That’s why you need the second sub–principle for getting butterflies to fly in formation. It’s the Around To It Principle. You keep telling yourself that you will get started one of these days, when you get around to it. Well, assign the sub–principle to the second butterfly and put that reluctant flyer in the formation, just behind the left wing of your lead butterfly. You either get around to it today or you likely never get around to it at all.

Okay, you are up to it and have finally gotten around to it. You are ready for the third sub–principle. It’s the Down To It Principle. This one is definitely not rocket science. Since you are up to it and have finally gotten around to it, it’s time to get down to it, do what you need to do. Assign that job to the third butterfly and slip it just behind the right wing of your lead butterfly.

There you go, your butterflies in a tight formation. As it turns out, there isn’t any trick to it; and, if you’ll excuse the pun, that’s no Bull.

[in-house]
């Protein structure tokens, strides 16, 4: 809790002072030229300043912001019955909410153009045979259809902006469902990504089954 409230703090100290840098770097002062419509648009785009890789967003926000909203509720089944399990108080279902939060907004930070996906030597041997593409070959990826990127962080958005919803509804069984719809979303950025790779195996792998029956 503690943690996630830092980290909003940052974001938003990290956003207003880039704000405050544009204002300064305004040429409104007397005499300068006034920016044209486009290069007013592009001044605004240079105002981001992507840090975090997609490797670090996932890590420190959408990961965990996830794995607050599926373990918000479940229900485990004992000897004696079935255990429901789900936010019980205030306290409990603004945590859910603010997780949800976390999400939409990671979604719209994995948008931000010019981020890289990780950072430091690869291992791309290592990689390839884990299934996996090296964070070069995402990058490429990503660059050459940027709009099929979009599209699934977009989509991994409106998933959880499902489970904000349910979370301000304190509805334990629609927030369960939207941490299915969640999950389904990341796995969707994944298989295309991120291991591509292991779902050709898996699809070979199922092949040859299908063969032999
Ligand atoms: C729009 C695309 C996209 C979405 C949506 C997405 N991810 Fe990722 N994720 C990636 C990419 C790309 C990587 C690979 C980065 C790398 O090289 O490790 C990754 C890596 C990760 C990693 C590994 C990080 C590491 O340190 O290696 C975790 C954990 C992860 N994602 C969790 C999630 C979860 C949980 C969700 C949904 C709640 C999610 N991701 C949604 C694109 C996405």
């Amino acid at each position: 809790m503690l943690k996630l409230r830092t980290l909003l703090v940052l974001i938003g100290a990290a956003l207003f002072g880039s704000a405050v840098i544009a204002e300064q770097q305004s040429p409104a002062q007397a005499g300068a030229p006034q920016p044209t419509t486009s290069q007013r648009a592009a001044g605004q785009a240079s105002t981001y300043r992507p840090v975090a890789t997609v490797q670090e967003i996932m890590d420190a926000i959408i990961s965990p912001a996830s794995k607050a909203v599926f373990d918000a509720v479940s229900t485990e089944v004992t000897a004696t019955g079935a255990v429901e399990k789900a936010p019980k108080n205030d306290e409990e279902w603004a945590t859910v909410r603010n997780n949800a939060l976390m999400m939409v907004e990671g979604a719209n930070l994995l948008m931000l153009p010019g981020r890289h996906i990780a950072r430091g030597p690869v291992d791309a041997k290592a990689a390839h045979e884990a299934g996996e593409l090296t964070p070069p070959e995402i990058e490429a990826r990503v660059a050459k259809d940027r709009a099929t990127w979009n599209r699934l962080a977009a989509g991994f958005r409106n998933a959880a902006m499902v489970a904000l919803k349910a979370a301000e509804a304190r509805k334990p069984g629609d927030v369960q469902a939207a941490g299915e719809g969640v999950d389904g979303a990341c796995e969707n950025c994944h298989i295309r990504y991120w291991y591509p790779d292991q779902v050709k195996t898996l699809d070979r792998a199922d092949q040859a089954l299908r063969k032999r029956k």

You are nearly ready to go; you have those pesky butterflies in tight formation, leading you to your glorious future. There are just a couple more things you need to know as you pursue your success.

“Let the world know you as you are, not as you think you should be, because sooner or later, if you are posing, you will forget the pose, and then where are you?” –– Fanny Brice

You have a job only you can do. The job you have is being you. At the end of each day you must take a test. Did you give being you your very best?

e. e. Cummings had some words that will take you pretty far. “It takes courage to grow up and become who you really are.” The challenge is never giving your courage a rest. That’s how you give being you your best.

Raymond Hull also had something important to say. “He who trims himself to suit everyone will soon whittle himself away.” What that means you’ve already guessed. You have to be just you to give being you your best.